Professor Paul Radich successfully defended his doctoral dissertation, titled "Alasdair MacIntyre on the Role of the Economy in Fostering the Political Common Good."
In his dissertation, Professor Radich documented the role of the virtues in a life of human flourishing and then considered three main ethical, political, and economic criticisms of the capitalist economy, and showed from the history of metaphysics not only that Marx was wrong, but why he was wrong, trapped in a truncated metaphysical perspective which subverted his ethics, politics, and economics, and how he continues to influence MacIntyre. He also develops responses to the three main criticisms of capitalism, informed by a Thomistic perspective which emphasizes the practice of contemplation, the moral virtue of religion, the infused cardinal virtues, and the moral character of profit ordered to the common good of the family, the poor, and the political community.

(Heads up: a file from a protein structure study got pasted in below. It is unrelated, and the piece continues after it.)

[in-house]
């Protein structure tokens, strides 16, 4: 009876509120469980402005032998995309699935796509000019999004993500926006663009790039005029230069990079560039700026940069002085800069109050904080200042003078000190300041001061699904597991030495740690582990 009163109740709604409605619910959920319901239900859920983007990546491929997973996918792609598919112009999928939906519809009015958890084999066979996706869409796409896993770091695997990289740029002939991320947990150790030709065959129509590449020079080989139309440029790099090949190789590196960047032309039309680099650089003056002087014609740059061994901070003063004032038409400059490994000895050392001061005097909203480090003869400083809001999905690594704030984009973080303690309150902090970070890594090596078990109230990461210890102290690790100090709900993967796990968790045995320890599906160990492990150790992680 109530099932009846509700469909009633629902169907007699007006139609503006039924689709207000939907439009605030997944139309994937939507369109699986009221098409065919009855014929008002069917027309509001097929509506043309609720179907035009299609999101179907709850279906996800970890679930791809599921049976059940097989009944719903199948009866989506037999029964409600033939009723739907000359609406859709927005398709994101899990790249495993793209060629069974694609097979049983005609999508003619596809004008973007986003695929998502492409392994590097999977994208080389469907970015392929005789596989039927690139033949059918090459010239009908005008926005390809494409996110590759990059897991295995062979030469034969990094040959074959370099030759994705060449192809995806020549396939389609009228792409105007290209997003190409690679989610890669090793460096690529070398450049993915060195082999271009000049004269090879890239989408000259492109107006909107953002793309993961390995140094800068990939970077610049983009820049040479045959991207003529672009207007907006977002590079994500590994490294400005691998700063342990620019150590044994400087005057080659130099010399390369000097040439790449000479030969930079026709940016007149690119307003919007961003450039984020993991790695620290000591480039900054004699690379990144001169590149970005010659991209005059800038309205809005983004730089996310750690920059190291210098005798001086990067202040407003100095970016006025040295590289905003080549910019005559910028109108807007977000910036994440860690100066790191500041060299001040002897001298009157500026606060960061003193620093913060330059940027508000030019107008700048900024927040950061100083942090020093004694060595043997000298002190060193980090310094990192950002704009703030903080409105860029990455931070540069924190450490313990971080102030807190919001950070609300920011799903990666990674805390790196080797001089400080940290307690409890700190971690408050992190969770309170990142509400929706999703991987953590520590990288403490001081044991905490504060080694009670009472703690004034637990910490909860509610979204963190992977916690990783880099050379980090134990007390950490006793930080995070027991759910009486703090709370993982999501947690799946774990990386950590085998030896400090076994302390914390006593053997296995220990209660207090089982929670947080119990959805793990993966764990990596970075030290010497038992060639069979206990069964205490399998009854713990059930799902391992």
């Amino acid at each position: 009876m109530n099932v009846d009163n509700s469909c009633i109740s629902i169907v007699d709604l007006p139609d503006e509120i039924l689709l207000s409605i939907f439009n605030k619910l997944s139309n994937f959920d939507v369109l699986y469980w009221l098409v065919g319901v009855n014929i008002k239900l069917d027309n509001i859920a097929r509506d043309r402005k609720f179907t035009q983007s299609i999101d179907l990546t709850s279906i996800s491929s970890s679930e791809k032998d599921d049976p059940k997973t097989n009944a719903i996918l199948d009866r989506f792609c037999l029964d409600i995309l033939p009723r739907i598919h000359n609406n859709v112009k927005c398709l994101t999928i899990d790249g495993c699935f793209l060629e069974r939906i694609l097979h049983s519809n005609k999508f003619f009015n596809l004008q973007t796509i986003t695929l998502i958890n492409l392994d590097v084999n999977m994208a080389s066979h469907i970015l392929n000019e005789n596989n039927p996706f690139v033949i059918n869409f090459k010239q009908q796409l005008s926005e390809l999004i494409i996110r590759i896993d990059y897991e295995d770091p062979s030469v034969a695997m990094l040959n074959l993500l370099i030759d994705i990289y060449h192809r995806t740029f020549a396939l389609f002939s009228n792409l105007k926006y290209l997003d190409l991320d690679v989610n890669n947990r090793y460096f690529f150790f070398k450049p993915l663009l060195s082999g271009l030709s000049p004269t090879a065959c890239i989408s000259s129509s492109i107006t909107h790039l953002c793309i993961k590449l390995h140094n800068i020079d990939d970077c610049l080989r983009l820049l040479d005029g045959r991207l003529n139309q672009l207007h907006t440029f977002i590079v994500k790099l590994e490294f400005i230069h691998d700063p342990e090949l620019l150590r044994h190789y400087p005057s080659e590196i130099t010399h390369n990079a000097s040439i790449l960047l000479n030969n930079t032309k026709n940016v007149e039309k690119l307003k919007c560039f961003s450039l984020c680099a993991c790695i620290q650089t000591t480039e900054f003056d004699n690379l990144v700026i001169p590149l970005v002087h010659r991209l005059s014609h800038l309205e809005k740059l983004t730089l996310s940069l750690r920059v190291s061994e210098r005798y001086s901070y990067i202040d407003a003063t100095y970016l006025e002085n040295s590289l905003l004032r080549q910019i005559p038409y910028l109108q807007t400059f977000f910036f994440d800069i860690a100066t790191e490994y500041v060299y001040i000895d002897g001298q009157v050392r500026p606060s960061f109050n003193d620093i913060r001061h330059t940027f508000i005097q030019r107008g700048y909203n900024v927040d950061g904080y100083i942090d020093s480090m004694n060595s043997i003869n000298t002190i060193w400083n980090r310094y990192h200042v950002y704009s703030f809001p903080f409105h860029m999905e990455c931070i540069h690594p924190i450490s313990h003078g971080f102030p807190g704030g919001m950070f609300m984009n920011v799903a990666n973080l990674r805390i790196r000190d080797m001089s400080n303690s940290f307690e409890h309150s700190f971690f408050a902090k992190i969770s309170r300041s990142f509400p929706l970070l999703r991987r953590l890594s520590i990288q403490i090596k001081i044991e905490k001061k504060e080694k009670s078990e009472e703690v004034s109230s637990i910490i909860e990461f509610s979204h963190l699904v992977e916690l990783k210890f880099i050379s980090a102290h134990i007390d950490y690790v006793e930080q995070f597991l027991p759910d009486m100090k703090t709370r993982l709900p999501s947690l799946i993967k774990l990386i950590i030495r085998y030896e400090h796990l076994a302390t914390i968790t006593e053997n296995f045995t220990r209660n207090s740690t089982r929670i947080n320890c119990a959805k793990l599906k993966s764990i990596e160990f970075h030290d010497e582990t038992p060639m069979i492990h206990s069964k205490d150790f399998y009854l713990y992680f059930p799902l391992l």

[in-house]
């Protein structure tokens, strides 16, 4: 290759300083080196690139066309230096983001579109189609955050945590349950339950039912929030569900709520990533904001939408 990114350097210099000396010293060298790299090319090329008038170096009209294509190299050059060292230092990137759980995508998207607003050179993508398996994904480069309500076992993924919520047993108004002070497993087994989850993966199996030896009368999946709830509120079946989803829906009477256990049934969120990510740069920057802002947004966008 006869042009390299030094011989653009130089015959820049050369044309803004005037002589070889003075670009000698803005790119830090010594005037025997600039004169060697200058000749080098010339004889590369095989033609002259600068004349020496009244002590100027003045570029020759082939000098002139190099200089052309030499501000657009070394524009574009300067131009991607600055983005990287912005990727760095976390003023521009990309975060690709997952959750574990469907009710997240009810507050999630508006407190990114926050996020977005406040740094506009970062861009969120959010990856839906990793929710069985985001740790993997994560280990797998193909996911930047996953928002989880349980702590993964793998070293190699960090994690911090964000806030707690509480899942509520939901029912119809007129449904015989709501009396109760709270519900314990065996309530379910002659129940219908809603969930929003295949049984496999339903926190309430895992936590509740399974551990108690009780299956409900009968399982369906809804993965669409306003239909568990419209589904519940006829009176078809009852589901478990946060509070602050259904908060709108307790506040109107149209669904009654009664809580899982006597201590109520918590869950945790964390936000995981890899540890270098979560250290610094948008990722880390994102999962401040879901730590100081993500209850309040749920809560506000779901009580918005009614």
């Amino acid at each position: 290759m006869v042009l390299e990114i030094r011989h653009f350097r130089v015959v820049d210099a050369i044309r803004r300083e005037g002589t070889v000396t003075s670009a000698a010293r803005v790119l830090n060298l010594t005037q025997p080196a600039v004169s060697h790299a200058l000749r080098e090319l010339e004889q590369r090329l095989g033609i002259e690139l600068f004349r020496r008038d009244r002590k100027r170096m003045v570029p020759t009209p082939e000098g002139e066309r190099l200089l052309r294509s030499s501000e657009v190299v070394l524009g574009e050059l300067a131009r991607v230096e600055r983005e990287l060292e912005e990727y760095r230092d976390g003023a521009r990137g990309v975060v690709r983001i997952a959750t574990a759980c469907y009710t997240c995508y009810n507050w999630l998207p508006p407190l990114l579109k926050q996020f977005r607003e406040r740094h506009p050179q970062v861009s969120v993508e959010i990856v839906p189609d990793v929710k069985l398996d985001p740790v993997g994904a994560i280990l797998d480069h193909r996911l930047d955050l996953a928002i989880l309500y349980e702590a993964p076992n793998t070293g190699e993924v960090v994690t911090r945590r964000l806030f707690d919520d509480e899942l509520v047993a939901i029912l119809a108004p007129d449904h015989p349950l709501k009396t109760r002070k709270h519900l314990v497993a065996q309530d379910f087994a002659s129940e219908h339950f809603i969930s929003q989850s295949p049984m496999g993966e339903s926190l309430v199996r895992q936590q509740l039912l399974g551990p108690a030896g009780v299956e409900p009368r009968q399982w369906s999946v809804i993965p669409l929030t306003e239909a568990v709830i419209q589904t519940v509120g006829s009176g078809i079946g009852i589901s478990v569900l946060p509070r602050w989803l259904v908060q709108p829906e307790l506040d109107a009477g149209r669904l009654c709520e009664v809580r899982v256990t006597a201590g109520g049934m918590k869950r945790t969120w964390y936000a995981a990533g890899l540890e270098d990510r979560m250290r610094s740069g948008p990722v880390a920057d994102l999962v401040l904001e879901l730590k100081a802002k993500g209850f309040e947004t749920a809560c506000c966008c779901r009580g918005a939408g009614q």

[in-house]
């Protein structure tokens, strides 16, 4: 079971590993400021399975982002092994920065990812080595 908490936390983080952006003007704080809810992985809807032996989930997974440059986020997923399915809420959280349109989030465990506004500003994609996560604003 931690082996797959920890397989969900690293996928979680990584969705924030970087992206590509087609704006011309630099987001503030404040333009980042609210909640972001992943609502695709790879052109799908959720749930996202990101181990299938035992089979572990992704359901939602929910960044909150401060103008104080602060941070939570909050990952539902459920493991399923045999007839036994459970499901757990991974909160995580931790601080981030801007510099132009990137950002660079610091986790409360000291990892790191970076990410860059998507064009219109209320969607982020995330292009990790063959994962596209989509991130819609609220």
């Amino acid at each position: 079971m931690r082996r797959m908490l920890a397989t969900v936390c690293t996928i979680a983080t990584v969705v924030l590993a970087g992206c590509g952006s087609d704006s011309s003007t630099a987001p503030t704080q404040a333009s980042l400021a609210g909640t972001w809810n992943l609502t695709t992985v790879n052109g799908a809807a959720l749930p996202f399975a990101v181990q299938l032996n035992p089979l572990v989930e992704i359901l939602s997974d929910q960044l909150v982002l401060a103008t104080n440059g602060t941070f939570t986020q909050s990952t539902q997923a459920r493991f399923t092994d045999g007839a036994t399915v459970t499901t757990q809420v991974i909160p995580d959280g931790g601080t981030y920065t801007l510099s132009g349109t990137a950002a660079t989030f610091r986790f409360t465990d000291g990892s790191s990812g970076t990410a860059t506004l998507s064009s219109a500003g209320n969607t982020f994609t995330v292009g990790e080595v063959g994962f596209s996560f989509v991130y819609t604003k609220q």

In addition to teaching, Radich provides consulting and training services on insight generation as well as on effective communication of complex information to many Fortune 500 companies and some government agencies. He has held research and writing roles at the Corporate Executive Board, and marketing and training roles for a high-tech firm. He received his Master’s degree from Catholic University, and two undergraduate degrees from the University of Notre Dame.